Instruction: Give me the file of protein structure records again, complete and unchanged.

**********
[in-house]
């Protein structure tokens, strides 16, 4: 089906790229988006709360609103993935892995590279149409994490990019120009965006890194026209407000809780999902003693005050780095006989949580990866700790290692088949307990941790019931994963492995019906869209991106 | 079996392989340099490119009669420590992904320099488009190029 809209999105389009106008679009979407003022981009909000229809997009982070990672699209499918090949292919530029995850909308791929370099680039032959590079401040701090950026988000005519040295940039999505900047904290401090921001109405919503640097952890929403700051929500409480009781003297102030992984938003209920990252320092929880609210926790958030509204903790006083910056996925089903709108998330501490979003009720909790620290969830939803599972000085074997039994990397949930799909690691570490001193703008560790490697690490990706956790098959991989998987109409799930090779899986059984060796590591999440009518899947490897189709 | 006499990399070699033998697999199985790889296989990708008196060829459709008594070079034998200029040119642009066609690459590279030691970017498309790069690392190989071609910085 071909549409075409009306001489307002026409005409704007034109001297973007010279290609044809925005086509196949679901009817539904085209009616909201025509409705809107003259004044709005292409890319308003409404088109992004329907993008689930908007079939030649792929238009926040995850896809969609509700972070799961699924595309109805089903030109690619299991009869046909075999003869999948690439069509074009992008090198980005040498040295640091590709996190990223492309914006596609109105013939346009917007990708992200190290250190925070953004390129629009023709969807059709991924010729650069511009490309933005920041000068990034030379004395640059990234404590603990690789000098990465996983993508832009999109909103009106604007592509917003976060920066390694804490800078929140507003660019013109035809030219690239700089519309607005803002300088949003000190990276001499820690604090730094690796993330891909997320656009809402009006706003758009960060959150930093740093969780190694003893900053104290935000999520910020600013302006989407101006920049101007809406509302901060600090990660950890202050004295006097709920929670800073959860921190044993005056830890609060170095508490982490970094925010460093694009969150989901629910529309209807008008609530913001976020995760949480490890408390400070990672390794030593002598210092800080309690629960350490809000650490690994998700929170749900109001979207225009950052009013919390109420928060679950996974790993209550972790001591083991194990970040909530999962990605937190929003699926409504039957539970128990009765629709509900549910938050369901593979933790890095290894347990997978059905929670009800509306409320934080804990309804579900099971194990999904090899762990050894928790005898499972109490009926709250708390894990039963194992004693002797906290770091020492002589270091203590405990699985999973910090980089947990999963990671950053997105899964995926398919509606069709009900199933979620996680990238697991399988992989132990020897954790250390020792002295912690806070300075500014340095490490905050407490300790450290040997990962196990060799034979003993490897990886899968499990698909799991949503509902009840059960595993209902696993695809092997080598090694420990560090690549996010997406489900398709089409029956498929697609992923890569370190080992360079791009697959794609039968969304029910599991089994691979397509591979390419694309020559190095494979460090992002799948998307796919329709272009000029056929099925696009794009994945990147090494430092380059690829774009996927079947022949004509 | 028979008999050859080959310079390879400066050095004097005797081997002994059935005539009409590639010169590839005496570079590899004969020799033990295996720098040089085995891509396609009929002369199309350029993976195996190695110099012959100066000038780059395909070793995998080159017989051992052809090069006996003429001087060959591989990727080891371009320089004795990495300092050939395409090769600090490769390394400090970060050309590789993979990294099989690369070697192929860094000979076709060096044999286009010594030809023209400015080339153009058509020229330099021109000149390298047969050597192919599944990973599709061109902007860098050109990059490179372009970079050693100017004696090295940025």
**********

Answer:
[in-house]
């Protein structure tokens, strides 16, 4: 089906790229988006709360609103993935892995590279149409994490990019120009965006890194026209407000809780999902003693005050780095006989949580990866700790290692088949307990941790019931994963492995019906869209991106 | 079996392989340099490119009669420590992904320099488009190029 809209999105389009106008679009979407003022981009909000229809997009982070990672699209499918090949292919530029995850909308791929370099680039032959590079401040701090950026988000005519040295940039999505900047904290401090921001109405919503640097952890929403700051929500409480009781003297102030992984938003209920990252320092929880609210926790958030509204903790006083910056996925089903709108998330501490979003009720909790620290969830939803599972000085074997039994990397949930799909690691570490001193703008560790490697690490990706956790098959991989998987109409799930090779899986059984060796590591999440009518899947490897189709 | 006499990399070699033998697999199985790889296989990708008196060829459709008594070079034998200029040119642009066609690459590279030691970017498309790069690392190989071609910085 071909549409075409009306001489307002026409005409704007034109001297973007010279290609044809925005086509196949679901009817539904085209009616909201025509409705809107003259004044709005292409890319308003409404088109992004329907993008689930908007079939030649792929238009926040995850896809969609509700972070799961699924595309109805089903030109690619299991009869046909075999003869999948690439069509074009992008090198980005040498040295640091590709996190990223492309914006596609109105013939346009917007990708992200190290250190925070953004390129629009023709969807059709991924010729650069511009490309933005920041000068990034030379004395640059990234404590603990690789000098990465996983993508832009999109909103009106604007592509917003976060920066390694804490800078929140507003660019013109035809030219690239700089519309607005803002300088949003000190990276001499820690604090730094690796993330891909997320656009809402009006706003758009960060959150930093740093969780190694003893900053104290935000999520910020600013302006989407101006920049101007809406509302901060600090990660950890202050004295006097709920929670800073959860921190044993005056830890609060170095508490982490970094925010460093694009969150989901629910529309209807008008609530913001976020995760949480490890408390400070990672390794030593002598210092800080309690629960350490809000650490690994998700929170749900109001979207225009950052009013919390109420928060679950996974790993209550972790001591083991194990970040909530999962990605937190929003699926409504039957539970128990009765629709509900549910938050369901593979933790890095290894347990997978059905929670009800509306409320934080804990309804579900099971194990999904090899762990050894928790005898499972109490009926709250708390894990039963194992004693002797906290770091020492002589270091203590405990699985999973910090980089947990999963990671950053997105899964995926398919509606069709009900199933979620996680990238697991399988992989132990020897954790250390020792002295912690806070300075500014340095490490905050407490300790450290040997990962196990060799034979003993490897990886899968499990698909799991949503509902009840059960595993209902696993695809092997080598090694420990560090690549996010997406489900398709089409029956498929697609992923890569370190080992360079791009697959794609039968969304029910599991089994691979397509591979390419694309020559190095494979460090992002799948998307796919329709272009000029056929099925696009794009994945990147090494430092380059690829774009996927079947022949004509 | 028979008999050859080959310079390879400066050095004097005797081997002994059935005539009409590639010169590839005496570079590899004969020799033990295996720098040089085995891509396609009929002369199309350029993976195996190695110099012959100066000038780059395909070793995998080159017989051992052809090069006996003429001087060959591989990727080891371009320089004795990495300092050939395409090769600090490769390394400090970060050309590789993979990294099989690369070697192929860094000979076709060096044999286009010594030809023209400015080339153009058509020229330099021109000149390298047969050597192919599944990973599709061109902007860098050109990059490179372009970079050693100017004696090295940025």